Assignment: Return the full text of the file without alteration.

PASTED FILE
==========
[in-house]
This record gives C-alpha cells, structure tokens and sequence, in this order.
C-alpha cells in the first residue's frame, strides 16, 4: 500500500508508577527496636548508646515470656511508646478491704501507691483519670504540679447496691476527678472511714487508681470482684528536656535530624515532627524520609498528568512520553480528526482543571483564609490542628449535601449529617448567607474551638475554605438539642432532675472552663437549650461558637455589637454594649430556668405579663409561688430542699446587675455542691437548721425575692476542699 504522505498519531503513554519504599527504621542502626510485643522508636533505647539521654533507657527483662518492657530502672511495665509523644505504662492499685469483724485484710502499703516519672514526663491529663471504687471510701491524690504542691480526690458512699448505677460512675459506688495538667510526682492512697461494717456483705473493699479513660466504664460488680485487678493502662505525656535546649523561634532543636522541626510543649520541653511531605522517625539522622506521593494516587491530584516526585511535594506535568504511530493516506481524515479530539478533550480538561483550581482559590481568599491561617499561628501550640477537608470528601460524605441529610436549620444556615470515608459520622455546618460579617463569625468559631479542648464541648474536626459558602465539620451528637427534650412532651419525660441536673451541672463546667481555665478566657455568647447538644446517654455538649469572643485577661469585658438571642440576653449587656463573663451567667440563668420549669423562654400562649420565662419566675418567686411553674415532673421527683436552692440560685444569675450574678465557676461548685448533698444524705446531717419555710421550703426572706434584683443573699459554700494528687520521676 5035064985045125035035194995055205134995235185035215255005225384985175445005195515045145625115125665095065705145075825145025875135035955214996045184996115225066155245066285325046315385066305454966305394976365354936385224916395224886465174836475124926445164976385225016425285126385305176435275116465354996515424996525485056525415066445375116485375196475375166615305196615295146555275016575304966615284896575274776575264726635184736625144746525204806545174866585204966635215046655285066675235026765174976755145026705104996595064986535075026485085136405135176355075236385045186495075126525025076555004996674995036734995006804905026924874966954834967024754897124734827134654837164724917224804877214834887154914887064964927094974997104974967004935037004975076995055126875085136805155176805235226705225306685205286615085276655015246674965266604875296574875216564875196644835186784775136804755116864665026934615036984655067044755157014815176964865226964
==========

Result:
[in-house]
This record gives C-alpha cells, structure tokens and sequence, in this order.
C-alpha cells in the first residue's frame, strides 16, 4: 500500500508508577527496636548508646515470656511508646478491704501507691483519670504540679447496691476527678472511714487508681470482684528536656535530624515532627524520609498528568512520553480528526482543571483564609490542628449535601449529617448567607474551638475554605438539642432532675472552663437549650461558637455589637454594649430556668405579663409561688430542699446587675455542691437548721425575692476542699 504522505498519531503513554519504599527504621542502626510485643522508636533505647539521654533507657527483662518492657530502672511495665509523644505504662492499685469483724485484710502499703516519672514526663491529663471504687471510701491524690504542691480526690458512699448505677460512675459506688495538667510526682492512697461494717456483705473493699479513660466504664460488680485487678493502662505525656535546649523561634532543636522541626510543649520541653511531605522517625539522622506521593494516587491530584516526585511535594506535568504511530493516506481524515479530539478533550480538561483550581482559590481568599491561617499561628501550640477537608470528601460524605441529610436549620444556615470515608459520622455546618460579617463569625468559631479542648464541648474536626459558602465539620451528637427534650412532651419525660441536673451541672463546667481555665478566657455568647447538644446517654455538649469572643485577661469585658438571642440576653449587656463573663451567667440563668420549669423562654400562649420565662419566675418567686411553674415532673421527683436552692440560685444569675450574678465557676461548685448533698444524705446531717419555710421550703426572706434584683443573699459554700494528687520521676 5035064985045125035035194995055205134995235185035215255005225384985175445005195515045145625115125665095065705145075825145025875135035955214996045184996115225066155245066285325046315385066305454966305394976365354936385224916395224886465174836475124926445164976385225016425285126385305176435275116465354996515424996525485056525415066445375116485375196475375166615305196615295146555275016575304966615284896575274776575264726635184736625144746525204806545174866585204966635215046655285066675235026765174976755145026705104996595064986535075026485085136405135176355075236385045186495075126525025076555004996674995036734995006804905026924874966954834967024754897124734827134654837164724917224804877214834887154914887064964927094974997104974967004935037004975076995055126875085136805155176805235226705225306685205286615085276655015246674965266604875296574875216564875196644835186784775136804755116864665026934615036984655067044755157014815176964865226964